ICRP Course Outline 1. Indirect Cost Rate Proposal (ICRP) Definitions 2. ICRP Rate is a Ratio (i.e. numerator / denominator) 3. Indirect Cost Pools 4. Excludable Unallowable Costs (direct & indirect) 5. Rate Types: Fixed, Provisional or Final 7. Fixed Rate Formula (most common for Probation) 8. Rate Development Methods 9. Sample “Simplified Method” ICRP 10. Avoid Audit Risks & Maximize Reimbursement
ICRP Definitions (Circular A-87) 1.) “Circular A-87” provides principles and standards used by local governments to determine both direct and indirect costs applicable to Federal grants and other federal awards (e.g. Title IV-E). [A-87 item #1 page 1] 2.) “Indirect Cost Rate Proposal” (ICRP) is used to substantiate local government request for an indirect cost rate. The ICRP must include subsidiary worksheets, cross-referenced and reconciled to the financial data upon which the rate is based. 3.) “A-87 Implementation Guide” is intended to provide guidance on the interpretation and implementation of A-87. This guide has been developed in coordination with OMB. [A-87 Implementation Guide “Preface”] 4.) “Certificate of Indirect Costs” attests that Probation ICRP indirect costs are allowable and properly allocable on basis of a “beneficial or causal relationship” to federal awards. It must be signed by county’s “chief financial officer” (e.g. County Auditor-Controller). [A-87, Attachment A, item D] 5.) “Cost Objective” means a function, organizational subdivision, contract, grant, or other activity for which ICRP cost data is needed (e.g. IV-E allowable service categories, camp facility cost for sale of beds).
ICRP Definitions (cont.) 6.) “Indirect Costs” are: (a) incurred for common/joint purpose benefiting more than one cost objective, & (b) not readily assignable to benefited cost objectives without effort disproportionate to results. [A-87 item F.1. page 11] 7.) “Direct Costs” can be identified with a final cost objective. Includes salaries directly coded to a cost objective (e.g. IV-E direct salaries per continuous time coding or time study). [A-87 item E, page 10] 8.) “Central Services Cost Allocation Plan” (CAP = “Cost Plan”) identifies county allowable costs provided on centralized basis (e.g. auditor-controller, human resources, public works, etc.). [A-87 item B.4. page 7] Note: See Appendix A of the CAP for Probation Dept. share of CAP. 9.) “Certificate of Cost Allocation Plan” attests that all Cost Plan centralized services costs are allowable per A-87. Signed by county Auditor-Controller. Adjustment shall be made at least annually for any central service revenue (whether billed or collected). [A-87 item G.4 page 46]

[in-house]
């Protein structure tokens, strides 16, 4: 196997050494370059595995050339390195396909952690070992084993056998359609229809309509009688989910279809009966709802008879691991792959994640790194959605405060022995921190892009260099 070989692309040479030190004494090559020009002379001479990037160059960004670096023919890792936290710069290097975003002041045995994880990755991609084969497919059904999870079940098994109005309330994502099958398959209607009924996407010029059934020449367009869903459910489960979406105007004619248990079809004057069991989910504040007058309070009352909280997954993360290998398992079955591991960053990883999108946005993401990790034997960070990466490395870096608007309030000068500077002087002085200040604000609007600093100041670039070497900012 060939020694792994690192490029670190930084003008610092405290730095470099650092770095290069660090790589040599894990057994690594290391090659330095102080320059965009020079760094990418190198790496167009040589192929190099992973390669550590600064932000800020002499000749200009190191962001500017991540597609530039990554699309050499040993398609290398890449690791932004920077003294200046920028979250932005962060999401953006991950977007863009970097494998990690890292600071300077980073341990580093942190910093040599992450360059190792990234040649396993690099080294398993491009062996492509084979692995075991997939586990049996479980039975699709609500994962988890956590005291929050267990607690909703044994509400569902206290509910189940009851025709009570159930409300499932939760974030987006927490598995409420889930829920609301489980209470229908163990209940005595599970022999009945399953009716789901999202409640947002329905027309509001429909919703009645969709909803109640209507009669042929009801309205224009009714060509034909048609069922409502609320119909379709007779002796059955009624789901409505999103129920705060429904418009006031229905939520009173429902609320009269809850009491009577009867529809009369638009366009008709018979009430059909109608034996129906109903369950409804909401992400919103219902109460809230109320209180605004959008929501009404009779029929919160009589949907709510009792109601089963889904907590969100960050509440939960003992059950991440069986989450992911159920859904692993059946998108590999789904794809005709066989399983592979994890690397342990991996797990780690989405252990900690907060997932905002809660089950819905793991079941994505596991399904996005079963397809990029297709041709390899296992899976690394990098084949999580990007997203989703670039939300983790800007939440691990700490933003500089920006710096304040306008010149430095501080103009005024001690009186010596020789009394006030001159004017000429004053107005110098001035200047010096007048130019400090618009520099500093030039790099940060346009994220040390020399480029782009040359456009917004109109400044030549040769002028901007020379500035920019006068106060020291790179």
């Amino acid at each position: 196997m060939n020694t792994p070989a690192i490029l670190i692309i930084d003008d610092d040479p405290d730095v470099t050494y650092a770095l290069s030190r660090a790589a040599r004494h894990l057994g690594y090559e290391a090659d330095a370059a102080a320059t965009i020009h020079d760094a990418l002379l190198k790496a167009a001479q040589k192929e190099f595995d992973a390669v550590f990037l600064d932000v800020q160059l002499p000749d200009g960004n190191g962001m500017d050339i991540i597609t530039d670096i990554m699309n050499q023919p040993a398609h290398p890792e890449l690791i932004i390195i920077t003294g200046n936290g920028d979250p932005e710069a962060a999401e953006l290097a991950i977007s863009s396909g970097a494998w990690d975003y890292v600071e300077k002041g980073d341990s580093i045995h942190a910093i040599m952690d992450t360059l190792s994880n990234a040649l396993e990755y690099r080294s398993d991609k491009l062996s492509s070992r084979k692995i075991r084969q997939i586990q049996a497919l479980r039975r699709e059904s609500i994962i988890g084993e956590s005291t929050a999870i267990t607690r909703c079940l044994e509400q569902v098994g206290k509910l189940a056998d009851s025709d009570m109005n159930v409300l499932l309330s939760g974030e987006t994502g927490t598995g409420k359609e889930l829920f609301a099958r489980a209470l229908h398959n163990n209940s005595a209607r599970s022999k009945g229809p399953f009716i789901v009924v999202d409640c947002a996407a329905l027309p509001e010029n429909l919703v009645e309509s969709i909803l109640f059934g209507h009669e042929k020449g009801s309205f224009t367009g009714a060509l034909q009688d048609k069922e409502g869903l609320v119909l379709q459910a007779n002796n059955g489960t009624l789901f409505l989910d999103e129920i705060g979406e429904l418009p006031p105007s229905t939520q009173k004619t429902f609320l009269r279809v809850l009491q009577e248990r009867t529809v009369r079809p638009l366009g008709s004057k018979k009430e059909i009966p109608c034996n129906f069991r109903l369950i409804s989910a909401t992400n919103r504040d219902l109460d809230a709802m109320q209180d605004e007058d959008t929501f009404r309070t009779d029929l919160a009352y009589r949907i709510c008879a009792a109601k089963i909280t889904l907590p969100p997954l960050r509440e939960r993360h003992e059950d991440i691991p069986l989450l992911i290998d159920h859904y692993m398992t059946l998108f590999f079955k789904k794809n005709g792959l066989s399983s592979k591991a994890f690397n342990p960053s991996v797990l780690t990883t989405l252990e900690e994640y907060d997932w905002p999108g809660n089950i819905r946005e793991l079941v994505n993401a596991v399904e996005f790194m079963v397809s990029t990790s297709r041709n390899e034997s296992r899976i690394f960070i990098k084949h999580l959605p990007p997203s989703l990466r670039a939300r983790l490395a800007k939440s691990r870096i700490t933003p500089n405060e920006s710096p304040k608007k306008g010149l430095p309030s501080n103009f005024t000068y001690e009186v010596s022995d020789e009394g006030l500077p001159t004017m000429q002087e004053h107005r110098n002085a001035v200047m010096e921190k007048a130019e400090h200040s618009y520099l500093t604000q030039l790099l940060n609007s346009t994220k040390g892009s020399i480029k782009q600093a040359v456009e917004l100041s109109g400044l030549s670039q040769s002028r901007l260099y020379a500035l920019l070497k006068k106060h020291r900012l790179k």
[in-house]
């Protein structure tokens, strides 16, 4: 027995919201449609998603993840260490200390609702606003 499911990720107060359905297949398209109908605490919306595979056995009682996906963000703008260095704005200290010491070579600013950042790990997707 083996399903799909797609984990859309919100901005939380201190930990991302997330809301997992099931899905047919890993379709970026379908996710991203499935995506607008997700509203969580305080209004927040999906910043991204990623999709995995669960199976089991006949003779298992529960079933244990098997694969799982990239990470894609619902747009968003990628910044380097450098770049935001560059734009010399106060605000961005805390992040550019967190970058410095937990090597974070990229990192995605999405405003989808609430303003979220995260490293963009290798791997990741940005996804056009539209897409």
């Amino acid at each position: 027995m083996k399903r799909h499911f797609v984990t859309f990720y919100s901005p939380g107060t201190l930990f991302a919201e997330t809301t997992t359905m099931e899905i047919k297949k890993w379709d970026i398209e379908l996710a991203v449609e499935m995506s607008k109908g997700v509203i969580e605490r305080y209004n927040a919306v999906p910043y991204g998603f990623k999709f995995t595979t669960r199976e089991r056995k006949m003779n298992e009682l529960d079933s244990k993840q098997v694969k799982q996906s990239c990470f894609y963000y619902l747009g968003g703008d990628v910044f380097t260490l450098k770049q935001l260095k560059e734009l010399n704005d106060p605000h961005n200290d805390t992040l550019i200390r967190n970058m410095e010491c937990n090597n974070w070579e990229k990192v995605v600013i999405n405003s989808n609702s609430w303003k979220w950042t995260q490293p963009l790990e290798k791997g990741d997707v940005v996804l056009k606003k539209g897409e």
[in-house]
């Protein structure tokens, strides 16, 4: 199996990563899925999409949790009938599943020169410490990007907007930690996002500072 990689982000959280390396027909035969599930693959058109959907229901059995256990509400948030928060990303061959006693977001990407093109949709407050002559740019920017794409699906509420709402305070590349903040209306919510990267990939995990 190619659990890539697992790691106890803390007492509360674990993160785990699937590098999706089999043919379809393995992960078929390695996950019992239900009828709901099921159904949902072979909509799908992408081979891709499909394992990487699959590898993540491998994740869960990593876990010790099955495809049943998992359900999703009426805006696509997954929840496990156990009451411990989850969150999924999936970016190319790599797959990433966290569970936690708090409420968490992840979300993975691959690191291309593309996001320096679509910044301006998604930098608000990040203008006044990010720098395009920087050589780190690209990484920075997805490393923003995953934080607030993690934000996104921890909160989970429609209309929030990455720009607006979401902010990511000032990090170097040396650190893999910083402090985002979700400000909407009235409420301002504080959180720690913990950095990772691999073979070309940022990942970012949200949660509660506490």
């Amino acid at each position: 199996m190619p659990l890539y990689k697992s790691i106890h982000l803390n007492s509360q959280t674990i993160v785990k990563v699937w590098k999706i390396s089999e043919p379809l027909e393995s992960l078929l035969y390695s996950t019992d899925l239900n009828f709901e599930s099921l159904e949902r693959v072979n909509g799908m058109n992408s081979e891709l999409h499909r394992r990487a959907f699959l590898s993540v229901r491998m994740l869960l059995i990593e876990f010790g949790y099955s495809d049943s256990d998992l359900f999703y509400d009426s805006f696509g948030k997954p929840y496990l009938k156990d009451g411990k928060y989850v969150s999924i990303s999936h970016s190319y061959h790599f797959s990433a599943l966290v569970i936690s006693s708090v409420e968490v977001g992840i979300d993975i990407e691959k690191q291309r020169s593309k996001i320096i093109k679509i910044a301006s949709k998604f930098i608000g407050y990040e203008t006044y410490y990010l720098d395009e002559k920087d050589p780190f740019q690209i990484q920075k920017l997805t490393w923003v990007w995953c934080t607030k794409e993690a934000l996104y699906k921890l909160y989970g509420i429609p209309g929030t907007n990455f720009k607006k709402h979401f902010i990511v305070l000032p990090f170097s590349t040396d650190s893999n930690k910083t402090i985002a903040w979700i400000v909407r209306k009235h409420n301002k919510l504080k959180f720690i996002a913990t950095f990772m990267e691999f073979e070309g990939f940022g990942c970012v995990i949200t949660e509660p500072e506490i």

ICRP Definitions (cont.) 10.) “Interagency Services” of one agency (dept.) charged to another agency (dept.) in the gov’t unit may include allowable direct costs plus pro rate share of indirect costs. This doesn’t refer to CAP services. [A-87 item G page 11] Example: Probation may include ICRP indirect costs when billing Probation Officer services to Public Health (TCM) or to Mental Health (S/D Medi-Cal). 11.) “Cognizant Agency” refers to OMB designated agency responsible for reviewing, negotiating and approving, cost plans or indirect cost proposals. For countywide Cost Allocation Plan (CAP = Cost Plan) OMB has allowed DHHS to delegate cognizance for CA counties to State Controller’s Office. [CA Cost Plan Handbook, section 1130, page 8] Note: Probation ICRP’s do not have to be submitted to a “cognizant agency” (unless requested by Feds), however, a “Certificate of Indirect Costs” signed by county Auditor-Controller must be kept on file. [A-87 item H.1. page 12] 12.) “Base” means accumulated direct costs (e.g. total direct salaries) used to distribute indirect costs to Federal awards. [A-87 Attach. E item B.4 pg 51]
ICRP Rate is a Ratio ICRP rate = Indirect Costs (numerator) Direct Cost Base (denominator) Direct Cost Base = direct costs (normally either direct salaries or total direct costs (excluding any extraordinary/distorting costs) used to distribute indirect costs to Federal grants or Federal entitlement programs.
Indirect Cost Pools The total indirect costs (i.e. numerator) a Probation Indirect Cost Rate consists of the sum of the following 3 Indirect Cost Pools: 1.) Cost Allocation Plan (CAP) Indirect Cost Pool Consists of the countywide central services department costs (e.g. County Executive Office, County Counsel, Auditor-Controller, Purchasing, Public Works, etc.) that are allocated to Probation. 2.) Probation Dept.-Wide Administration Indirect Cost Pool Consists of Chief Probation Officer, Accounting, Personnel & Training, Information Systems, and may include other dept.-wide support costs. 3.) Direct Service Division/Program Indirect Cost Pool (optional) Probation Dept. may have this indirect cost pool (in addition to Probation Admin.). If so, it could consist of Deputy Chief Probation Officers, managers, support staff, and operating costs of a direct service division(s) for costs not readily identified with cost objective(s).